WASHINGTON—Swipe fees that banks charge merchants to process credit and debit card transactions could potentially cost consumers more than $500 million in higher prices for everything from cards and candy to roses and rings this Valentine’s Day, according to the Merchants Payments Coalition (MPC). NACS is a founding member of the MPC.
“There’s nothing romantic about swipe fees,” said Doug Kantor, NACS general counsel and MPC executive committee member. “Swipe fees can mean fewer flowers in the bouquet, fewer chocolates in the box and fewer carats in the ring because they drive up the cost of everything Americans buy. For couples celebrating on Valentine’s Day, that means they may have to settle for less than they could have if these fees weren’t out of control.”
Consumers are expected to spend an average of $193 on Valentine’s Day items such as candy, flowers, jewelry, greeting cards, clothing and evenings out this year for a total of $25.9 billion, according to the National Retail Federation. Based on the average 2.22% rate for Visa and Mastercard, that total would include $4.28 in swipe fees and would add up to $575 million nationwide if all purchases were made with credit cards.
Everything costs more on Valentine’s Day, giving banks and card networks a lucrative bonus as they take their percentage, says MPC. A $100 bouquet of roses with vase ordered online for delivery and paid for by credit card can include close to $2.75 in swipe fees by the time swipe fees on shipping and sales tax are included. Swipe fees on a $60 box of chocolates amount to about $1.30. A $200 prix fixe dinner for two can include over $5 for swipe fees on the meal and tip, and a $50 bottle of wine or champagne adds another $1 in swipe fees.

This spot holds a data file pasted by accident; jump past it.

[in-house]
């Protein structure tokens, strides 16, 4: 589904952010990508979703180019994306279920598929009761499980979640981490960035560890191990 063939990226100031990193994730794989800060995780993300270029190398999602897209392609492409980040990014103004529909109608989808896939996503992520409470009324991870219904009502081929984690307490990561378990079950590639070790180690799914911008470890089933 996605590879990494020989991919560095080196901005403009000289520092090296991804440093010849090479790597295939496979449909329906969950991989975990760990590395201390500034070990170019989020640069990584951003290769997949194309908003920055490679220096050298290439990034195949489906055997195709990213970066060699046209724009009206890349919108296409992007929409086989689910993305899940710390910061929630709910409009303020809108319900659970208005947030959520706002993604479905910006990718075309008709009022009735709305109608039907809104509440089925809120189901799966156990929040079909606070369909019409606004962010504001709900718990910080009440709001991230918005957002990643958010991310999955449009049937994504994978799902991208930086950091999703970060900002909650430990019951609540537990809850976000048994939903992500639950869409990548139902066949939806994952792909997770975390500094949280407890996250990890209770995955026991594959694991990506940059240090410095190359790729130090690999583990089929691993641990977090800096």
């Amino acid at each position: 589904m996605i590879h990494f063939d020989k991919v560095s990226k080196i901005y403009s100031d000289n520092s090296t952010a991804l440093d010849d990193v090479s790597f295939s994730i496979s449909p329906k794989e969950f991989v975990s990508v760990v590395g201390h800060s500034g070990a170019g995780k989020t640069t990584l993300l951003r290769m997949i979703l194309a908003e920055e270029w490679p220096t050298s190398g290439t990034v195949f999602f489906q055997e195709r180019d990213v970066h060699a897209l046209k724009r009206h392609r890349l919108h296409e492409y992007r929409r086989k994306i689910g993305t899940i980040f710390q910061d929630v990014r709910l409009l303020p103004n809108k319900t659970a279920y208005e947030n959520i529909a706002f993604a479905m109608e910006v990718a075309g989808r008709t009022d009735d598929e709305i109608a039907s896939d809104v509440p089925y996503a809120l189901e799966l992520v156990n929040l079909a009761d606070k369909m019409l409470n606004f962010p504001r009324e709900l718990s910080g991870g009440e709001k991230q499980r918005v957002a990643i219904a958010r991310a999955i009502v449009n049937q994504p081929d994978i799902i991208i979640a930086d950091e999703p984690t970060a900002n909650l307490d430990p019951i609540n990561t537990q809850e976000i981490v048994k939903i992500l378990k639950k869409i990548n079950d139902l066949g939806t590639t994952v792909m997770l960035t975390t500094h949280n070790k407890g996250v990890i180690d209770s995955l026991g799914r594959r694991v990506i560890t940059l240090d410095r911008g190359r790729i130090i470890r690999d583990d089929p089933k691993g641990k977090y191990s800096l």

Couples who get engaged on the most romantic day of the year face a particularly steep swipe fee. Brides magazine says couples spent an average of $3,756 on an engagement ring in 2020. That means a swipe fee of $83.
Exact figures are difficult to calculate because not all purchases are paid for with credit cards. But about 75% of in-person purchases are made with plastic, according to the U.S. Federal Reserve, and card industry rules make cash discounts difficult for those who don’t pay with plastic. For those buying online, virtually all purchases are paid for by debit or credit card, and swipe fees are even higher than in-store.
Credit and debit card swipe fees—which doubled over the past decade and soared 25% to a record $137.8 billion in 2021—are most merchants’ highest operating cost after labor. The fees are far too high to absorb, especially for small merchants, and instead are passed on to consumers, driving up prices by nearly $1,000 a year for the average family.
The Credit Card Competition Act—introduced last year by Sen. Richard Durbin, D-Ill., Sen. Roger Marshall, R-Kan., Rep. Peter Welch, D-Vt. (now a senator) and Rep. Lance Gooden, R-Texas—is awaiting reintroduction in the new session of Congress.
“Cupid can’t cure credit cards, but Congress can,” Kantor said. “Congress needs to make the card industry compete the same as any other industry and keep swipe fees from taking the romance out of Valentine’s Day.”
The legislation would end Visa and Mastercard’s longstanding monopoly over how transactions on cards issued under their brands are routed for processing. Instead, cards from the nation’s largest banks would be required to have the option to be routed over at least one competing network in addition to Visa or Mastercard’s networks.
Banks would choose which networks to enable, but merchants would then choose which to use, meaning networks would have to compete over fees, security and service, saving merchants and their customers an estimated $11 billion a year. Rewards points would not be affected, security would be improved, consumers would still use the same cards, and community banks and small credit unions would be exempt.
Convenience store swipe fees were $14 billion in 2021, a 26% increase over the year prior.
In May 2022, Kantor testified before the U.S. Senate Committee on the Judiciary, underscoring the exorbitant swipe fees levied on retailers and how those fees are the direct result of price-fixing by Visa and Mastercard.